Stresses of modern life are more likely to affect sex lives of middle-aged women than menopause, study says
- Few women linked menopause to the frequency or quality of their sexual activity
- Women’s lives were so busy that they had little time or energy for a sex life
The stresses of modern life are more likely to affect the sex lives of middle-aged women than menopause, new research published in the Journal of Sex Research suggest.
The study of over 2,000 women discovered that very few women linked their menopause to a reduction in the frequency or quality of their sexual activity.
Instead, women claimed that the weight of pressure put on middle-aged women left them so busy that they left little time or energy to enjoy a regular and satisfying sex life, News Medical reported.
Researchers from the London School of Hygiene & Tropical Medicine (LSHTM), the University of Glasgow and UCL interviewed women who noted the burden their hectic schedules, and the challenges of combining family, work, and social lives had on them.
They spoke of the financial and relationship difficulties, worries about family members, and the simultaneous demands of children and ageing parents, both needing practical help and emotional support and neither contributing greatly to a reduction in workload or stress.
The study of over 2,000 women published in the Journal of Sex Research discovered that very few women linked their menopause to a reduction in the frequency or quality of their sexual activity (stock image)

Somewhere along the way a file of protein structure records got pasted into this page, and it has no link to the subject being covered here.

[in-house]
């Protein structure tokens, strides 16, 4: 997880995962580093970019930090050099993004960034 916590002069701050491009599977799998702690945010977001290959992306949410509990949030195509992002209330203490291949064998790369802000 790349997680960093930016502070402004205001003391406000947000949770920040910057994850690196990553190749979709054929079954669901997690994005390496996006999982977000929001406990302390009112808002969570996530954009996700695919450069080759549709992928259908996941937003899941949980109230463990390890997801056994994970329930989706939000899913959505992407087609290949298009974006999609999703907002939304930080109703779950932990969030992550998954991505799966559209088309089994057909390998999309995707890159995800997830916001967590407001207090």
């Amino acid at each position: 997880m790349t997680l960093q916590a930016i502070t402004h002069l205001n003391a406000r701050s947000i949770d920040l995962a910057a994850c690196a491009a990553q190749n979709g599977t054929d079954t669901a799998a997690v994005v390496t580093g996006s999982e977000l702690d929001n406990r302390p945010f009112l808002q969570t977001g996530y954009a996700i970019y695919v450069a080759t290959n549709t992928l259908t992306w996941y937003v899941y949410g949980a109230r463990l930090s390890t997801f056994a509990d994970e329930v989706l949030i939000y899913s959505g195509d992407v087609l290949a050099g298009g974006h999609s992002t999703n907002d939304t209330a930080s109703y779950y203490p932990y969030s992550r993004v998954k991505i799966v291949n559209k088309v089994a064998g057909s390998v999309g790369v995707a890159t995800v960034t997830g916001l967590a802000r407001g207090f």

The research found that women’s lives were so busy that they left little time or energy to enjoy a regular and satisfying sex life.
Out of over 2,000 women aged between 40 and 59 who were interviewed, a third had not had sex in the past month and less than half were dissatisfied with their sex lives.
The survey concluded that age and menopausal status were less significant in determining levels of sexual satisfaction, function, and frequency than relationship and lifestyle factors and health status.
Kaye Wellings, Lead Author and Professor of Sexual and Reproductive Health Research at LSHTM said: ‘Few studies have taken women’s views into account in trying to understand the range of factors influencing sexual experience in middle age.
‘The decline in frequency needs to be set in the context of social change as well as individual circumstances.’
She highlighted the impact of the ‘double caring duties’ that middle-aged women face as they are often responsible for providing care for children and parents.
Kaye added: ‘Women in middle-age today are often dubbed the ‘sandwich generation’ – they’ve married and had children later than previous generations, they’re working, and they may find themselves supporting both dependent children and elderly parents, while possibly coping with emerging health issues.’
The research was undertaken with the hope that the findings would provide reassurance to women during this period of their lives.
The said author said: ‘Frequency of sex bears little relation with satisfaction with sex lives suggests that intimacy may be a more important factor in determining sexual wellbeing – a message that health care workers might beneficially convey to women.’
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